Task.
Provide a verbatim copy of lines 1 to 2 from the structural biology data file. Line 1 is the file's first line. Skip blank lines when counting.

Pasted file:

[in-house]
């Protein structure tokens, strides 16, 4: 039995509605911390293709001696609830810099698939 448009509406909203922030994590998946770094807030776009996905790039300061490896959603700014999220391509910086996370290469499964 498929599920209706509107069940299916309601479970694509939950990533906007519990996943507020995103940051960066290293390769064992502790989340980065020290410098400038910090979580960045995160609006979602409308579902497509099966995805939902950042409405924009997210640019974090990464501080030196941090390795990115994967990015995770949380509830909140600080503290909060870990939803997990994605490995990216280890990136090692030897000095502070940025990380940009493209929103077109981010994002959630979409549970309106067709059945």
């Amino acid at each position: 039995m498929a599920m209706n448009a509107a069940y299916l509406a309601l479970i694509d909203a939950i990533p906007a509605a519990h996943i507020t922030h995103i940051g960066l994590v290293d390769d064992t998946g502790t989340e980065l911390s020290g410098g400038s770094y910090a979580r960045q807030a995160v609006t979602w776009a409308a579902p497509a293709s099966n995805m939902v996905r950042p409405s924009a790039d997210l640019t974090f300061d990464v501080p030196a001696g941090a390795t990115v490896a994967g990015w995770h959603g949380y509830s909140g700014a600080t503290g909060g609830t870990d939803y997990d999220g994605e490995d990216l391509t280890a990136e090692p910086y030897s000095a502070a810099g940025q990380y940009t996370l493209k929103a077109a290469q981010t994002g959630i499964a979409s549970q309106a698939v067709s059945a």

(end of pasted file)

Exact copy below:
[in-house]
């Protein structure tokens, strides 16, 4: 039995509605911390293709001696609830810099698939 448009509406909203922030994590998946770094807030776009996905790039300061490896959603700014999220391509910086996370290469499964 498929599920209706509107069940299916309601479970694509939950990533906007519990996943507020995103940051960066290293390769064992502790989340980065020290410098400038910090979580960045995160609006979602409308579902497509099966995805939902950042409405924009997210640019974090990464501080030196941090390795990115994967990015995770949380509830909140600080503290909060870990939803997990994605490995990216280890990136090692030897000095502070940025990380940009493209929103077109981010994002959630979409549970309106067709059945």